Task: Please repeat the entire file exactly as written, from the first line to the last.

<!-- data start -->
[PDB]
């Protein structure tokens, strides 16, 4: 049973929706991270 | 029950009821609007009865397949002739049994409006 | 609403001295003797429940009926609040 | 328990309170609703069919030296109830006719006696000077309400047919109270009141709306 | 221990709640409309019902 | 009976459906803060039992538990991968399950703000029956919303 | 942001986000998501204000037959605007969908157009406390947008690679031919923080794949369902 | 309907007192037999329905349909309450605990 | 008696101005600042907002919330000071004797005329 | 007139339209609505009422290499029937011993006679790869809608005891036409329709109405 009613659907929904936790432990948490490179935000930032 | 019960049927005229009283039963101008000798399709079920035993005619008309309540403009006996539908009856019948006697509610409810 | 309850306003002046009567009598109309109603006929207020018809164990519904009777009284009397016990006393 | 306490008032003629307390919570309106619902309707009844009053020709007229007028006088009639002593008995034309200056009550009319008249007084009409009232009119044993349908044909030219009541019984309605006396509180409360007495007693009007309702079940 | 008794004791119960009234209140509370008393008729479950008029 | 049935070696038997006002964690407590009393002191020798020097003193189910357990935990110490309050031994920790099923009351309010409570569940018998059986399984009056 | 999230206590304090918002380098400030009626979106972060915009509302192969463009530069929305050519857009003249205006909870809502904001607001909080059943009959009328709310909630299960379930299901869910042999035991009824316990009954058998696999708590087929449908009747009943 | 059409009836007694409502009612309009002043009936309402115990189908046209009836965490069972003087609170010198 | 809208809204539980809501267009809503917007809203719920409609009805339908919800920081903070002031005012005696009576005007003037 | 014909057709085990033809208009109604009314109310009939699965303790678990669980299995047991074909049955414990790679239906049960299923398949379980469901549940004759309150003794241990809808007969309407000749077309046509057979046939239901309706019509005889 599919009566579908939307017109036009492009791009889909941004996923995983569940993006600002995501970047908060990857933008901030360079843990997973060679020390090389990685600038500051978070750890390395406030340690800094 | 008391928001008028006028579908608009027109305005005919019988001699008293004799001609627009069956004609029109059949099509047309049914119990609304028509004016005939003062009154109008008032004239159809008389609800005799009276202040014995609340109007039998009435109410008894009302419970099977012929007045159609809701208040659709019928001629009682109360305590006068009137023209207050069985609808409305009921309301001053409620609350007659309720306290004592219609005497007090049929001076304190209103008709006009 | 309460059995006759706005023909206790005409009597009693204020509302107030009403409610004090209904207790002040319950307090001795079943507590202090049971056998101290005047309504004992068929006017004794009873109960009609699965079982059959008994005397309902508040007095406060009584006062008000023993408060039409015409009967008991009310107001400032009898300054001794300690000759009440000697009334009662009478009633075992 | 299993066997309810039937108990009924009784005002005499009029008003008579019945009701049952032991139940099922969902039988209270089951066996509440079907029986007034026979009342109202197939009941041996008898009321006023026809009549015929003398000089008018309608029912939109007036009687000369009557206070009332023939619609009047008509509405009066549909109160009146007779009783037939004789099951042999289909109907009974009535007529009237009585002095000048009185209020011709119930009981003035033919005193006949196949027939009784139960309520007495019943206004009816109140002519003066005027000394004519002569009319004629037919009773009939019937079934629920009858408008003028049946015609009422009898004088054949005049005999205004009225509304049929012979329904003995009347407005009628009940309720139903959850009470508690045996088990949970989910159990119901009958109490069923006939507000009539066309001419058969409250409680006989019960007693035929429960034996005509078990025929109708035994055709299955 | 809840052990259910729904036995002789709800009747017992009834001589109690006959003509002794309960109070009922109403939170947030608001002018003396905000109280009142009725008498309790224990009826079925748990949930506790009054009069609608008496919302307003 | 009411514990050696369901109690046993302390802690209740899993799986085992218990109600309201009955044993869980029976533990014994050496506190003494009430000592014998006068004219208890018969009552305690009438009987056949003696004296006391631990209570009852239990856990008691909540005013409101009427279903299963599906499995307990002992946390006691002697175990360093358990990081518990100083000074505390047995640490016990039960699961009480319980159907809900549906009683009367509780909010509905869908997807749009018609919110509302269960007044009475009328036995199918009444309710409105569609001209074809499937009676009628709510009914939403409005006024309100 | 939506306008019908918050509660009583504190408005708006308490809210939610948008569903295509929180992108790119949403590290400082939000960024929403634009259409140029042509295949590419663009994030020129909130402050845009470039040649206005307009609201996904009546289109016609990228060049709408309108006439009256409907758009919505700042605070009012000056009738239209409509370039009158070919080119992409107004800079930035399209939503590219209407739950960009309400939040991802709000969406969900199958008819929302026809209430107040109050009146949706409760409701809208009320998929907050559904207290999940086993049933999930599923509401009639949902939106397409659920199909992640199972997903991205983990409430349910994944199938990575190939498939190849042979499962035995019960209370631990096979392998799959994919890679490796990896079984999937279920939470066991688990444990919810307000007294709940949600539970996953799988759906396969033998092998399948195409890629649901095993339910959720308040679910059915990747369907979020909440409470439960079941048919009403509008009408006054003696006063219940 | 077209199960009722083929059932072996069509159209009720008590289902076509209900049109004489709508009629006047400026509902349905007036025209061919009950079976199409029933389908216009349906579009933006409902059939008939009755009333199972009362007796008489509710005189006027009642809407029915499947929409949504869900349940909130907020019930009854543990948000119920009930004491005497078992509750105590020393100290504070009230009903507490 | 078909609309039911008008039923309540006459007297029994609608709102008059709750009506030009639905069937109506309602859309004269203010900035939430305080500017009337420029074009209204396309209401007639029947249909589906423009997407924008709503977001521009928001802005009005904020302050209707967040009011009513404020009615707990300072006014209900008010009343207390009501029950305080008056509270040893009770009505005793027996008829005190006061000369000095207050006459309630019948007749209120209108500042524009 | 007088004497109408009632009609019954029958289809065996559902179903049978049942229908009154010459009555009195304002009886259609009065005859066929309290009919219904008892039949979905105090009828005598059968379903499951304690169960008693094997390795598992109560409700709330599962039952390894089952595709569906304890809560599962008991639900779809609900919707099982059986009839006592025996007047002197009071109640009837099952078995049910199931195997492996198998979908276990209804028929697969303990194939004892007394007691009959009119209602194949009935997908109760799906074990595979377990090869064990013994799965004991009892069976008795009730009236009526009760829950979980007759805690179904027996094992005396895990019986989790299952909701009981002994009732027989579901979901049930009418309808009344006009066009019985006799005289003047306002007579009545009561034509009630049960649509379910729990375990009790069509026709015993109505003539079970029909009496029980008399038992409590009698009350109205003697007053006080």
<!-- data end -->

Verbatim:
[PDB]
């Protein structure tokens, strides 16, 4: 049973929706991270 | 029950009821609007009865397949002739049994409006 | 609403001295003797429940009926609040 | 328990309170609703069919030296109830006719006696000077309400047919109270009141709306 | 221990709640409309019902 | 009976459906803060039992538990991968399950703000029956919303 | 942001986000998501204000037959605007969908157009406390947008690679031919923080794949369902 | 309907007192037999329905349909309450605990 | 008696101005600042907002919330000071004797005329 | 007139339209609505009422290499029937011993006679790869809608005891036409329709109405 009613659907929904936790432990948490490179935000930032 | 019960049927005229009283039963101008000798399709079920035993005619008309309540403009006996539908009856019948006697509610409810 | 309850306003002046009567009598109309109603006929207020018809164990519904009777009284009397016990006393 | 306490008032003629307390919570309106619902309707009844009053020709007229007028006088009639002593008995034309200056009550009319008249007084009409009232009119044993349908044909030219009541019984309605006396509180409360007495007693009007309702079940 | 008794004791119960009234209140509370008393008729479950008029 | 049935070696038997006002964690407590009393002191020798020097003193189910357990935990110490309050031994920790099923009351309010409570569940018998059986399984009056 | 999230206590304090918002380098400030009626979106972060915009509302192969463009530069929305050519857009003249205006909870809502904001607001909080059943009959009328709310909630299960379930299901869910042999035991009824316990009954058998696999708590087929449908009747009943 | 059409009836007694409502009612309009002043009936309402115990189908046209009836965490069972003087609170010198 | 809208809204539980809501267009809503917007809203719920409609009805339908919800920081903070002031005012005696009576005007003037 | 014909057709085990033809208009109604009314109310009939699965303790678990669980299995047991074909049955414990790679239906049960299923398949379980469901549940004759309150003794241990809808007969309407000749077309046509057979046939239901309706019509005889 599919009566579908939307017109036009492009791009889909941004996923995983569940993006600002995501970047908060990857933008901030360079843990997973060679020390090389990685600038500051978070750890390395406030340690800094 | 008391928001008028006028579908608009027109305005005919019988001699008293004799001609627009069956004609029109059949099509047309049914119990609304028509004016005939003062009154109008008032004239159809008389609800005799009276202040014995609340109007039998009435109410008894009302419970099977012929007045159609809701208040659709019928001629009682109360305590006068009137023209207050069985609808409305009921309301001053409620609350007659309720306290004592219609005497007090049929001076304190209103008709006009 | 309460059995006759706005023909206790005409009597009693204020509302107030009403409610004090209904207790002040319950307090001795079943507590202090049971056998101290005047309504004992068929006017004794009873109960009609699965079982059959008994005397309902508040007095406060009584006062008000023993408060039409015409009967008991009310107001400032009898300054001794300690000759009440000697009334009662009478009633075992 | 299993066997309810039937108990009924009784005002005499009029008003008579019945009701049952032991139940099922969902039988209270089951066996509440079907029986007034026979009342109202197939009941041996008898009321006023026809009549015929003398000089008018309608029912939109007036009687000369009557206070009332023939619609009047008509509405009066549909109160009146007779009783037939004789099951042999289909109907009974009535007529009237009585002095000048009185209020011709119930009981003035033919005193006949196949027939009784139960309520007495019943206004009816109140002519003066005027000394004519002569009319004629037919009773009939019937079934629920009858408008003028049946015609009422009898004088054949005049005999205004009225509304049929012979329904003995009347407005009628009940309720139903959850009470508690045996088990949970989910159990119901009958109490069923006939507000009539066309001419058969409250409680006989019960007693035929429960034996005509078990025929109708035994055709299955 | 809840052990259910729904036995002789709800009747017992009834001589109690006959003509002794309960109070009922109403939170947030608001002018003396905000109280009142009725008498309790224990009826079925748990949930506790009054009069609608008496919302307003 | 009411514990050696369901109690046993302390802690209740899993799986085992218990109600309201009955044993869980029976533990014994050496506190003494009430000592014998006068004219208890018969009552305690009438009987056949003696004296006391631990209570009852239990856990008691909540005013409101009427279903299963599906499995307990002992946390006691002697175990360093358990990081518990100083000074505390047995640490016990039960699961009480319980159907809900549906009683009367509780909010509905869908997807749009018609919110509302269960007044009475009328036995199918009444309710409105569609001209074809499937009676009628709510009914939403409005006024309100 | 939506306008019908918050509660009583504190408005708006308490809210939610948008569903295509929180992108790119949403590290400082939000960024929403634009259409140029042509295949590419663009994030020129909130402050845009470039040649206005307009609201996904009546289109016609990228060049709408309108006439009256409907758009919505700042605070009012000056009738239209409509370039009158070919080119992409107004800079930035399209939503590219209407739950960009309400939040991802709000969406969900199958008819929302026809209430107040109050009146949706409760409701809208009320998929907050559904207290999940086993049933999930599923509401009639949902939106397409659920199909992640199972997903991205983990409430349910994944199938990575190939498939190849042979499962035995019960209370631990096979392998799959994919890679490796990896079984999937279920939470066991688990444990919810307000007294709940949600539970996953799988759906396969033998092998399948195409890629649901095993339910959720308040679910059915990747369907979020909440409470439960079941048919009403509008009408006054003696006063219940 | 077209199960009722083929059932072996069509159209009720008590289902076509209900049109004489709508009629006047400026509902349905007036025209061919009950079976199409029933389908216009349906579009933006409902059939008939009755009333199972009362007796008489509710005189006027009642809407029915499947929409949504869900349940909130907020019930009854543990948000119920009930004491005497078992509750105590020393100290504070009230009903507490 | 078909609309039911008008039923309540006459007297029994609608709102008059709750009506030009639905069937109506309602859309004269203010900035939430305080500017009337420029074009209204396309209401007639029947249909589906423009997407924008709503977001521009928001802005009005904020302050209707967040009011009513404020009615707990300072006014209900008010009343207390009501029950305080008056509270040893009770009505005793027996008829005190006061000369000095207050006459309630019948007749209120209108500042524009 | 007088004497109408009632009609019954029958289809065996559902179903049978049942229908009154010459009555009195304002009886259609009065005859066929309290009919219904008892039949979905105090009828005598059968379903499951304690169960008693094997390795598992109560409700709330599962039952390894089952595709569906304890809560599962008991639900779809609900919707099982059986009839006592025996007047002197009071109640009837099952078995049910199931195997492996198998979908276990209804028929697969303990194939004892007394007691009959009119209602194949009935997908109760799906074990595979377990090869064990013994799965004991009892069976008795009730009236009526009760829950979980007759805690179904027996094992005396895990019986989790299952909701009981002994009732027989579901979901049930009418309808009344006009066009019985006799005289003047306002007579009545009561034509009630049960649509379910729990375990009790069509026709015993109505003539079970029909009496029980008399038992409590009698009350109205003697007053006080």